This is an extremely well written book with beautiful descriptions of varied settings in crazy unpredictable Burma. The complex relationships of war and refugee peoples are handled amazingly well in this "young adult" book. I am 65 years old with lots of serious reading in my background and this book though a YA book will stick with me for awhile.
Its great to have John Dickson narrate his own stuff as he always has plenty of personal anecdotes to illustrate his points , and when he is himself narrating, the point is really driven home in his own pleasantly endearing voice. I have read plenty of John's writings and especially like " The Best Kept Secret of Christian Mission", and "The Spectator's Guide to World Religions". All his other stuff is first-rate. I have used his "Life of Jesus" video in a Sunday School setting for adults and it went quite well--plenty of well researched and sharply presented apologetic and archaeological material on Jesus and the culture , geography,topograghy , you name it of the first century Jewish milieu that the King walked into.
However, this book is not so great. Probably, its the subject that is so difficult or even inappropriate for anyone to pin down and dissect with any amount of clarity and honesty and John Dickson makes a decent go of it but the book is somehow seriously lacking. Maybe its the many examples of business leaders and their humility that puts me off . I will be honest and admit I do not generally hold business leaders up as wonderful people. John does nicely point out the sea-change event of the appearance of Jesus Christ into a very honour , position and fame based culture and how He changed that , but that is not developed in the book enough. Again, humility is like an elusive magical butterfly. As soon as you realize its in your life it's gone. Our inherent, " Johnny is a bright good little boy " assurances that we all may have grown up with are in conflict with the real call to esteem all others as better than ourselves which is at the deep heart of humility. God knows I have not learned real humility in any deep way yet and this book helps a tad but that's all. Lately, I have been reading alot on cross-cultural Christian missions and see in some very self-sacrificing outreach people deep examples of long lasting commitment to humble service that borders on the outlandishly miraculous. And the weird thing about these people is their consistent sense of humour and some of the very funny situations their service throws them into. They have a joyous time in seemingly terrible circumstances. As examples, "There's a Sheep in My Bathtub" by Brian Hogan and " Through Her Eyes " by Marti Smith. Those books will blow you away with accounts of the humble service of everyday people.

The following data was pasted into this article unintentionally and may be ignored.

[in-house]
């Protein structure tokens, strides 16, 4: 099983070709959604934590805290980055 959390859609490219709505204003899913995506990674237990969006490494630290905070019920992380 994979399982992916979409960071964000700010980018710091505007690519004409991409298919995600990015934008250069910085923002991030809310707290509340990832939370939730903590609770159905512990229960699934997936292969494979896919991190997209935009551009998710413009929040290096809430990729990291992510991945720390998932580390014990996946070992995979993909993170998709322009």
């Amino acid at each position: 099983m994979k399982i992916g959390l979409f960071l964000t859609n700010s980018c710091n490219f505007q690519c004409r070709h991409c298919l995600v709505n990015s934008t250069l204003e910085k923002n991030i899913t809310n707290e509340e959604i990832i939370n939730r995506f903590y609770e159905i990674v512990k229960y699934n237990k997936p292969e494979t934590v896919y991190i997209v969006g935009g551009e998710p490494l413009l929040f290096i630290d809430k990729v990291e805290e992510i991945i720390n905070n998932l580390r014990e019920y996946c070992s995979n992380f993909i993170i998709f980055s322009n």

How this terribly written book could garner such praise is beyond me. I overheard a pair of close friends discussing how captivating and revealing this book was of the 1930s in America and how circuses were run in those days. I respected these 2 dear ladies but they have plunged in my estimation after I have slogged through this insipid , superficial mess of a book. The characters sound like high school actors in a poorly organized play .Just to scratch the surface of this deeply flawed book, there are numerous instances of phrasing anachronisms. Unless I am mistaken , the "Whatever !!!" exclamation to register mild nonchalant annoyance popped up just a decade or so ago yet the characters use this and similar modern colloquialisms frequently in this sad story. The author is lazy and undisciplined . She has done some minor research on the circus industry of the early 20th century but not enough to make this any more than an agonizingly amateuristic pot-boiler.
The narrators do a wonderful job of putting some life into what is essentially a rotting corpse of a book. I often remarked to myself at some pitifully bad point in the long crappy narrative that the narrators must have gotten physically sick at having to enliven such a feeble work.
John Dickson has given us a great little gem of a book on promoting Christian missions. He has an uncanny knack for distilling the significant aspects of evangelism , placing them in an order that builds on the previous facet and the Christian reader is encouraged to use his own personal gifts to promote the Gospel. Also, Dickson defines the Gospel in a way that moved my perception away from the more self-centered 4 spiritual laws, Chick tract , avoidance of judgement Gospel I am used to . That aspect of the Gospel is obvious but now I understand, "Sure, the full Gospel includes a holy God's awful judgement on rebellious man, how could it not?, but there's a really positive side to evangelism, too. "Dickson emphasizes the positive aspects of sinners recognizing the great God who truly made them for worshipping Him and finding fulfillment spreading the news of His Kingdom. No exaggeration, I have listened to this book at least 10 times and every time I am exhilarated to be a Christian man in my culture and I want to go out and confront it with the Gospel. I am on the Way.
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